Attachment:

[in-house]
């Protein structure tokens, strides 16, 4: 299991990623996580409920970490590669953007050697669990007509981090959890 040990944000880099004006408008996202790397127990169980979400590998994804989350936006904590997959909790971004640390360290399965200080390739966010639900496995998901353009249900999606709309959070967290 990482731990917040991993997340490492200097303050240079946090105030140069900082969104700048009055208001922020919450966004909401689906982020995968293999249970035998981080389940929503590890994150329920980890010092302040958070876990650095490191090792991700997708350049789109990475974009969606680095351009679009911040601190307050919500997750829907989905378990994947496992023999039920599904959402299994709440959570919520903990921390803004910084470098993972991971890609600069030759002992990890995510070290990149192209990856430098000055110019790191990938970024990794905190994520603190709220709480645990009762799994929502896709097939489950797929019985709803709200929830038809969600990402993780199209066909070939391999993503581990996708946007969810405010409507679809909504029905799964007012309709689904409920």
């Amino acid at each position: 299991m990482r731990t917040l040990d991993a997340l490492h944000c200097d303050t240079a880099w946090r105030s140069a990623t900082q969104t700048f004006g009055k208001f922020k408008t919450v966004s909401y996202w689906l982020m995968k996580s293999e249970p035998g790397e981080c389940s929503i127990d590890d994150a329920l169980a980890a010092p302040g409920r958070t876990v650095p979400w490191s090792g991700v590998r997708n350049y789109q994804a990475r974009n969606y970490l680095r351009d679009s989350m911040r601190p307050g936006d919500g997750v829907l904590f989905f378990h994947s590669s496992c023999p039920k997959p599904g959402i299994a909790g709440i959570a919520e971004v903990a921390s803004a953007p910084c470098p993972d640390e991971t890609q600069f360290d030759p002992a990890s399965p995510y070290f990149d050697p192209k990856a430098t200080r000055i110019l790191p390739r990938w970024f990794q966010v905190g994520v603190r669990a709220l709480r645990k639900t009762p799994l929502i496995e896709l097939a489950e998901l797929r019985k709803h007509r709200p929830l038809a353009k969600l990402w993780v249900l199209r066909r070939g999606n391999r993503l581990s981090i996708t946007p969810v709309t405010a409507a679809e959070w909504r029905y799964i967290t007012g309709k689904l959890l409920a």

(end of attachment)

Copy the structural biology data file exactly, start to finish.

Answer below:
[in-house]
């Protein structure tokens, strides 16, 4: 299991990623996580409920970490590669953007050697669990007509981090959890 040990944000880099004006408008996202790397127990169980979400590998994804989350936006904590997959909790971004640390360290399965200080390739966010639900496995998901353009249900999606709309959070967290 990482731990917040991993997340490492200097303050240079946090105030140069900082969104700048009055208001922020919450966004909401689906982020995968293999249970035998981080389940929503590890994150329920980890010092302040958070876990650095490191090792991700997708350049789109990475974009969606680095351009679009911040601190307050919500997750829907989905378990994947496992023999039920599904959402299994709440959570919520903990921390803004910084470098993972991971890609600069030759002992990890995510070290990149192209990856430098000055110019790191990938970024990794905190994520603190709220709480645990009762799994929502896709097939489950797929019985709803709200929830038809969600990402993780199209066909070939391999993503581990996708946007969810405010409507679809909504029905799964007012309709689904409920």
């Amino acid at each position: 299991m990482r731990t917040l040990d991993a997340l490492h944000c200097d303050t240079a880099w946090r105030s140069a990623t900082q969104t700048f004006g009055k208001f922020k408008t919450v966004s909401y996202w689906l982020m995968k996580s293999e249970p035998g790397e981080c389940s929503i127990d590890d994150a329920l169980a980890a010092p302040g409920r958070t876990v650095p979400w490191s090792g991700v590998r997708n350049y789109q994804a990475r974009n969606y970490l680095r351009d679009s989350m911040r601190p307050g936006d919500g997750v829907l904590f989905f378990h994947s590669s496992c023999p039920k997959p599904g959402i299994a909790g709440i959570a919520e971004v903990a921390s803004a953007p910084c470098p993972d640390e991971t890609q600069f360290d030759p002992a990890s399965p995510y070290f990149d050697p192209k990856a430098t200080r000055i110019l790191p390739r990938w970024f990794q966010v905190g994520v603190r669990a709220l709480r645990k639900t009762p799994l929502i496995e896709l097939a489950e998901l797929r019985k709803h007509r709200p929830l038809a353009k969600l990402w993780v249900l199209r066909r070939g999606n391999r993503l581990s981090i996708t946007p969810v709309t405010a409507a679809e959070w909504r029905y799964i967290t007012g309709k689904l959890l409920a």